The Brendan Duddy Archive’s ( Part 1) -1975 Cease-fire !

NEW: The 1981 Hunger strike documents now include the full text of the ‘Red Book’ outlining in detail the progress of the secret negotiations between the IRA and the British government to end the Republican hunger strike of 1981. They also include a transcript of the text.
The selected documents are taken from the three main periods during which Brendan Duddy secretly acted as an intermediary between the British government and the IRA. The first was in the early and mid 1970s when Duddy acted as intermediary during a series of contacts over the release of hostages and the ending of hunger strikes. This contact culminated in the long IRA ceasefire of 1975 during which British government and Provisional Republican representatives held a series of formal meetings in Duddy’s house in Derry. The archive includes his diaries of negotiation in 1975 and 1976 as well as many handwritten and typed messages exchanged between the two sides.
In 1980 and 1981 Duddy acted again as intermediary during the Republican hunger strikes. In July 1981 he began to record these contacts, conducted by telephone, in a red hardbound notebook, the ‘Red book’. The handwritten formal messages that were dictated to Duddy over the phone are interspersed with sparse personal comments and notations indicating how these contacts sometimes stretched through the night and indicating the intensity of the tensions at this negotiating intersection.
Between 1990 and 1993 Duddy was again active at this intersection after a new Northern Ireland Secretary of State, Sir Peter Brooke, made the decision to try to incorporate the Provisionals in a political settlement, an effort continued by his successor Sir Patrick Mayhew. Duddy was called upon again to take up the role of intermediary and his archive includes the messages passed between the two sides as well as his own contemporary ‘narrative’ of the intense contacts of 1993. The selected documents highlight the secrecy and tension involved in this communication and negotiation and add significantly to our understanding of this crucial interface between the British state and the IRA.
Dr. Niall Ó Dochartaigh

1975 Cease-fire


We know the Provisionals fear we may be stringing them along, January 1975 Download image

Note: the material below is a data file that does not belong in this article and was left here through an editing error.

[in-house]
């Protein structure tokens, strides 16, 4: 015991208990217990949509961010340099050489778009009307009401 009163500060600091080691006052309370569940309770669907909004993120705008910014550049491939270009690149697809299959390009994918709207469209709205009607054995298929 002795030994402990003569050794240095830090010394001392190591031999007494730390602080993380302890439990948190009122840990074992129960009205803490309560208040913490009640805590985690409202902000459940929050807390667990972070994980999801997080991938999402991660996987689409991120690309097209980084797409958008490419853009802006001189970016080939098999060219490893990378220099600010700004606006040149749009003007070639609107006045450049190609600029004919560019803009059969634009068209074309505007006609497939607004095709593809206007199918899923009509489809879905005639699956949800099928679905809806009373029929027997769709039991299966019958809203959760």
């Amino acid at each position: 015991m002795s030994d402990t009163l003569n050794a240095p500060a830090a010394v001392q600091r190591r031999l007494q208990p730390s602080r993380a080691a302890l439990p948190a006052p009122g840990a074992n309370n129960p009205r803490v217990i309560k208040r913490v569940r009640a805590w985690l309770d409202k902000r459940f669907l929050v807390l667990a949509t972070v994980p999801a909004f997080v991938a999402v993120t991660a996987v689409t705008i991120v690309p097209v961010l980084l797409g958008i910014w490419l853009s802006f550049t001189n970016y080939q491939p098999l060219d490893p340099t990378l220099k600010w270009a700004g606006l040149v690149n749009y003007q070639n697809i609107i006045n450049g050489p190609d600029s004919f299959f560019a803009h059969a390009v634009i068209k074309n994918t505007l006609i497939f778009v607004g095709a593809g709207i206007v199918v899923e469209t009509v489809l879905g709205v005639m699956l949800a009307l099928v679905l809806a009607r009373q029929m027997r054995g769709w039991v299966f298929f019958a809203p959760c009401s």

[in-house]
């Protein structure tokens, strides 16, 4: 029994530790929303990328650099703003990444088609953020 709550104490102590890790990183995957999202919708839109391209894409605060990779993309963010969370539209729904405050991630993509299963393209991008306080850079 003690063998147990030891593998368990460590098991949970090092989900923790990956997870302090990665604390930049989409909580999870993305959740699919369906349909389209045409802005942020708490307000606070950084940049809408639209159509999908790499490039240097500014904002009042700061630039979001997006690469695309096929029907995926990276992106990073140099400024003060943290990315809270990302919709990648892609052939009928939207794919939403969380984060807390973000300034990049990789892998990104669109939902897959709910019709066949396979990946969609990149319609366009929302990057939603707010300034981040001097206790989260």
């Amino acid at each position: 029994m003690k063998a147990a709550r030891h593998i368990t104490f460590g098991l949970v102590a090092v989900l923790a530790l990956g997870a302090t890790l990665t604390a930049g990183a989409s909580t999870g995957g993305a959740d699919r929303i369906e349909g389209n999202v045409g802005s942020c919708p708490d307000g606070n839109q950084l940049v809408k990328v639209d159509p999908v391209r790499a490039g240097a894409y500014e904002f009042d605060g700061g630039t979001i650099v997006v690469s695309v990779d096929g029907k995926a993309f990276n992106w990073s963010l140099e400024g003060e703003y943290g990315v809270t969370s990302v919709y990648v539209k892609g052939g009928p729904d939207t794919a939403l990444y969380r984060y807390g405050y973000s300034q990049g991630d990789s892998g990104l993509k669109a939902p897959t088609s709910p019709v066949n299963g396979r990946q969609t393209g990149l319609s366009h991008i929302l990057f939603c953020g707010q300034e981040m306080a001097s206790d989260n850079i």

In early 1975 British officials and Republican representatives secretly negotiated the terms of an IRA ceasefire that came into force in February and lasted for most of that year. Most accounts of the ceasefire argue that the British duped the IRA into calling a ceasefire and strung them along in order to weaken them militarily. This message, sent by the British in late January, contains the striking line ‘We know that the Provisionals fear that we may be stringing them along’. It indicates not only that the IRA was aware of this danger even before the ceasefire, but that the British were also aware of this fear on the part of the IRA. The final line reads ‘We are not at this stage able to meet Mr. David O’CONNELL [emphasis in original] himself. But we assume that he is now personally directing the dialogue. Is this so?’ O’Connell was a wanted man at the time. It indicates that even though the British felt it was too sensitive to talk to him directly, they wanted to be reassured that this key figure was personally directing the talks and that the Provisional negotiators had his support. If there was to be a settlement and a permanent end to the IRA campaign his support was essential.


(1) A letter from the IRA to the British Prime Minister, January 1975 Download image

The formal and courteous tone of the letter, addressed personally to the British Prime Minister of the time, Harold Wilson, is striking, indicating the desire of the Provisionals to behave in a properly diplomatic way during these contacts. But the letter is striking too for the emphasis on securing ‘an honourable and permanent end to this conflict’. Given the emphasis on the word ‘permanent’ after the IRA ceasefire of 1994, it is interesting to note that the word appears three times in this short message. There is no reference to Irish reunification or the political goals of the Provisionals but the emphasis is placed instead on their ‘sincerity to explore every avenue to secure’ a ‘permanent’ end to the conflict. Duddy’s personal diary for the period indicates intense and prolonged negotiation between the two sides over the twelve points included in this letter.


(2) A letter from the IRA to the British Prime Minister, January 1975 Download image

(3) A letter from the IRA to the British Prime Minister, January 1975 Download image

(1) Don’t call us, we’ll call you, February 1975 Download image


With Many Thanks To :Dr. Niall Ó Dochartaigh,  The James Hardiman Library.

And also many Thanks to : National University of Ireland Galway.


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